AAA reports that Thanksgiving travel is expected to return to near pre-pandemic levels. While the gatherings may look more like those pre-pandemic events, the table and the foods on it might look a little different.
Thanksgiving meals have always reflected the times, and they’ve evolved over the years. In the ’60s, mincemeat pies were considered the height of sophistication for the holiday. In the ’70s, Jell-O molds were a popular side dish. The 2000s have brought brussels sprouts, cauliflower, creamed kale, and wild mushroom stuffing to many tables.
Here are the trends, culinary and otherwise, that are shaping what this year’s Thanksgiving feasts will look like — and what customers will be shopping for.
Credit Instagram for this one. Not everybody can bake gourmet appetizers, but just about anyone can compile a photograph-worthy spread from some combination of cheeses, fruits, cured meats, nuts, jams and crackers. More ambitious foodies can try to copy some of the elaborate Thanksgiving charcuterie boards they see on the internet, which also include beautifully presented desert boards.
Vegetarian, vegan and gluten-free options
More Americans are cutting animal products or gluten out of their diet. Thankfully, with its abundant side dishes, Thanksgiving makes it easy to accommodate them. Forget the Tofurky: stuffed squash makes for a much more tasteful, show-stopping vegetarian entree. Meanwhile, milk and butter can easily be swapped out of most side dish recipes with alternatives like oat milk and vegan butter or coconut oil.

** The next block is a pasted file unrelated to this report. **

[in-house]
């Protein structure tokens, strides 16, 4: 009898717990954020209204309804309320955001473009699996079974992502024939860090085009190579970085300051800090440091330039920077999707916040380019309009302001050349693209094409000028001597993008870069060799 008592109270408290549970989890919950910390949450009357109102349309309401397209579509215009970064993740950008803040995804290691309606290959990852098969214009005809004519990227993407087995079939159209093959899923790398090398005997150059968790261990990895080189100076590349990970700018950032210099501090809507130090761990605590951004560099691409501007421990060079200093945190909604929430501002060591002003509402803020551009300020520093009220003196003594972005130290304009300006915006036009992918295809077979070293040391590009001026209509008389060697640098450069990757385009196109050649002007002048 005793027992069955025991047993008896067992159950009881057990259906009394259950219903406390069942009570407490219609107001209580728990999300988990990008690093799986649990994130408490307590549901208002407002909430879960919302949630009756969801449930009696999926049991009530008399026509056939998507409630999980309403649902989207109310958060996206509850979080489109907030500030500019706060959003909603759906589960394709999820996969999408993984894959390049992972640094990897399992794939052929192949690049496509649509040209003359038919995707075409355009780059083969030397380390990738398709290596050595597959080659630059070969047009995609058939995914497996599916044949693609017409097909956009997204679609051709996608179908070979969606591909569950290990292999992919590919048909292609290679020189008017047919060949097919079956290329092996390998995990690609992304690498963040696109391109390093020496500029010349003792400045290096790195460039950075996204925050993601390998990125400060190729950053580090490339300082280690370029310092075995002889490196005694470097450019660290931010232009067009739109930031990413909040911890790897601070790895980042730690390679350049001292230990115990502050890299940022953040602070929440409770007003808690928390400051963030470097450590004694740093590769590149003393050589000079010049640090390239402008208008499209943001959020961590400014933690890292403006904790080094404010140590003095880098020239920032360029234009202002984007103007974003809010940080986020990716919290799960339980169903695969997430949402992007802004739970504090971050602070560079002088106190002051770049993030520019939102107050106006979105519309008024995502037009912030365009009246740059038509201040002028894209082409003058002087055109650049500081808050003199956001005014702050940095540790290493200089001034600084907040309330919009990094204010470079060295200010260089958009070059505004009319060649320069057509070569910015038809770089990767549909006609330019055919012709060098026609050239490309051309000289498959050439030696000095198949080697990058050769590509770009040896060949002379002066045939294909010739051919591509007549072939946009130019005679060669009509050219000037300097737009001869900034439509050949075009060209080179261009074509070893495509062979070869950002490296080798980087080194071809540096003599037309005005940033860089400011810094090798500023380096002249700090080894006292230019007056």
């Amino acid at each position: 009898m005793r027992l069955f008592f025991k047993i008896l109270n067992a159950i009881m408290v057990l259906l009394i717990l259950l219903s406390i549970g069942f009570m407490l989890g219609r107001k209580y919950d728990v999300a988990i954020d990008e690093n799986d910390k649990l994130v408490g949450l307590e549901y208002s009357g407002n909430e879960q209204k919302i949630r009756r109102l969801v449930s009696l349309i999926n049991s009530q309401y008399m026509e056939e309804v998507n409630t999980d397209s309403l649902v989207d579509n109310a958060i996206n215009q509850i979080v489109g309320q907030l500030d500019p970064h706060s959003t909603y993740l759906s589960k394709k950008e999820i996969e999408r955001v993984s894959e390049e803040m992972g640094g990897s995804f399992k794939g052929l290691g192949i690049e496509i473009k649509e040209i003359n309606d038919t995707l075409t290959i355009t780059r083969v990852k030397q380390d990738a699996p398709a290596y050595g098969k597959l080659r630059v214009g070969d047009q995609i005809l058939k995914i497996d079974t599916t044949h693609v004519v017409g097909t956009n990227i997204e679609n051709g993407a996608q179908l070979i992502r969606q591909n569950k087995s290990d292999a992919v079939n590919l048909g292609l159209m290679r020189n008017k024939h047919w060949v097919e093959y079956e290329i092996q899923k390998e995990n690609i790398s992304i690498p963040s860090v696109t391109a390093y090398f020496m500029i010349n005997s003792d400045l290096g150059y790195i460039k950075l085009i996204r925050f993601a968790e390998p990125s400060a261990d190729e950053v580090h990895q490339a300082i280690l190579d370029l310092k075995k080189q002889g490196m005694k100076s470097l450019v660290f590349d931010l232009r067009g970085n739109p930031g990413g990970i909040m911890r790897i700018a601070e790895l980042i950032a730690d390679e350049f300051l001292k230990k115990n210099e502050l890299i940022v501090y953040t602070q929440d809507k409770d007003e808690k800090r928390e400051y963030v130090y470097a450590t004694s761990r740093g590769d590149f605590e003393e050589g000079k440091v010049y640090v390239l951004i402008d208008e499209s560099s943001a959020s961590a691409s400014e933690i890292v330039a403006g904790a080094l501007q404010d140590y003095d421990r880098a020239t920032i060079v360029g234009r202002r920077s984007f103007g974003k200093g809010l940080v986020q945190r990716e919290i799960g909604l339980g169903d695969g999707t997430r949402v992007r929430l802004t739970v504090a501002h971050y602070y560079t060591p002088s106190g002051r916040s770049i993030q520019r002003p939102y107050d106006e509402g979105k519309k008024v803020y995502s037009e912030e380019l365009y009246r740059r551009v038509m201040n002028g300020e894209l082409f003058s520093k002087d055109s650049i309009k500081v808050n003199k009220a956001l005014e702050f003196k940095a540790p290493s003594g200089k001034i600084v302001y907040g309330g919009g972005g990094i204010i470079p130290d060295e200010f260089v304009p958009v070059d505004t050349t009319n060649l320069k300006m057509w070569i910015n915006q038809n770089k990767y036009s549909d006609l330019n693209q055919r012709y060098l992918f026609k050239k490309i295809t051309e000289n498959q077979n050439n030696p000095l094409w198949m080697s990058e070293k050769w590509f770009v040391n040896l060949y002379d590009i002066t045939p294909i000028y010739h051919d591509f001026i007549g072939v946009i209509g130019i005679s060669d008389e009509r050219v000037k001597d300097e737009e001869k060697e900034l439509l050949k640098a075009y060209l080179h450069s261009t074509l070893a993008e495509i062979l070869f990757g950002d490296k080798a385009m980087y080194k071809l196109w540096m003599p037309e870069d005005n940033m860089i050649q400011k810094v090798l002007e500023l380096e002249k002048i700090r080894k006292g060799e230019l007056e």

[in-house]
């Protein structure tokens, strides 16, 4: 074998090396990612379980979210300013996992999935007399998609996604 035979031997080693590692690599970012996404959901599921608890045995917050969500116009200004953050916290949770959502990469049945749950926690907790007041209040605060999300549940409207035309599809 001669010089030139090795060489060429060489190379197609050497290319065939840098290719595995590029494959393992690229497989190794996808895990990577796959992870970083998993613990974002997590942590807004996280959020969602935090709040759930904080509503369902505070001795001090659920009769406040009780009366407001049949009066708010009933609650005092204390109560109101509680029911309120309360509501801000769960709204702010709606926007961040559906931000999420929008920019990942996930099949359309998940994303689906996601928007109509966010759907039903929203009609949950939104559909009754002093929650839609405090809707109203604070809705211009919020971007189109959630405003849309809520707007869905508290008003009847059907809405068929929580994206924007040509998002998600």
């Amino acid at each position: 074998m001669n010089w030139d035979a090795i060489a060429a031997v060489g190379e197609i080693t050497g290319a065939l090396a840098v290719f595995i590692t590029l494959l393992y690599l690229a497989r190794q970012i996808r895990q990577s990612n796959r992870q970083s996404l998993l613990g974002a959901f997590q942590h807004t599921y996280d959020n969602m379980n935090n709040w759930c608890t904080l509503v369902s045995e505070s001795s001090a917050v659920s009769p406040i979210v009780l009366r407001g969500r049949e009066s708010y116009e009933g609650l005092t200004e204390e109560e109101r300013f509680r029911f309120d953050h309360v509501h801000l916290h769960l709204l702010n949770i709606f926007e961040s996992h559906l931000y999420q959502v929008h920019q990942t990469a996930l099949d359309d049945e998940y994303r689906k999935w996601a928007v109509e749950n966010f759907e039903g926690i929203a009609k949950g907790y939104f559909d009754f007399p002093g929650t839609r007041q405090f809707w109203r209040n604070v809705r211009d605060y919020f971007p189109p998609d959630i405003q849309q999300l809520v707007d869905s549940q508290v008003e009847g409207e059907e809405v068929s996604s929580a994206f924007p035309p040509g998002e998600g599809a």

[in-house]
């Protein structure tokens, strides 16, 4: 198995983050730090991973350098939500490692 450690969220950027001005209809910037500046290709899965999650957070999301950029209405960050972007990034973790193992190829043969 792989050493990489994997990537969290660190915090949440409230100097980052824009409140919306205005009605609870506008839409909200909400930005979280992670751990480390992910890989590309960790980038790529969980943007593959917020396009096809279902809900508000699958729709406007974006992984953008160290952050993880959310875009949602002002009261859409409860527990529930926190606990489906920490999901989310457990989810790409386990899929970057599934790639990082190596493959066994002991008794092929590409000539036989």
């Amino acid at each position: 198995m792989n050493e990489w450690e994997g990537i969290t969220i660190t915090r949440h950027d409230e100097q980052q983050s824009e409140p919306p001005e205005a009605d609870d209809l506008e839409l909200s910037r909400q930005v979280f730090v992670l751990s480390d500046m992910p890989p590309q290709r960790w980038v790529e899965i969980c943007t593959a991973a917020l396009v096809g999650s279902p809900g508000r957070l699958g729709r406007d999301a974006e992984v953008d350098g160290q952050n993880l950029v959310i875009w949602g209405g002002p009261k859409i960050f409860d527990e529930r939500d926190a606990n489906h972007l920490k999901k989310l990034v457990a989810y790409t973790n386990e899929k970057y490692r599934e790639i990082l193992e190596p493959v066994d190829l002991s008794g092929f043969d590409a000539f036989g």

For the last decade so, many Americans have been doing Thanksgiving twice as part of a new tradition deemed “Friendsgiving,” a term that was coined around 2008. These meals tend to be less traditional and more potluck-style than old-fashioned family Thanksgiving, and they’ve grown popular quickly. A survey from Jennie-O Turkey Store found that this year 42% of respondents plan on joining one of these friend-centric gatherings.
Locally sourced foods
Here’s another trend that’s quickly gained momentum in recent years: the Local Thanksgiving Challenge. As shoppers have grown more concerned about where their food comes from, many are using the holiday as a chance to support as many local purveyors as possible, with everything from locally sourced turkey, produce and honey. Grocers can assist them with displays that highlight local suppliers.
Shopping around supply chain issues
This last trend is beyond shoppers’ control. Some of their usual ingredients may be less available than usual this season because of global supply chain issues. The disruptions aren’t expected to be catastrophic, but they could impact the availability of turkey, frozen pie and pastry shells and possibly even cranberry sauce, CBS reports.
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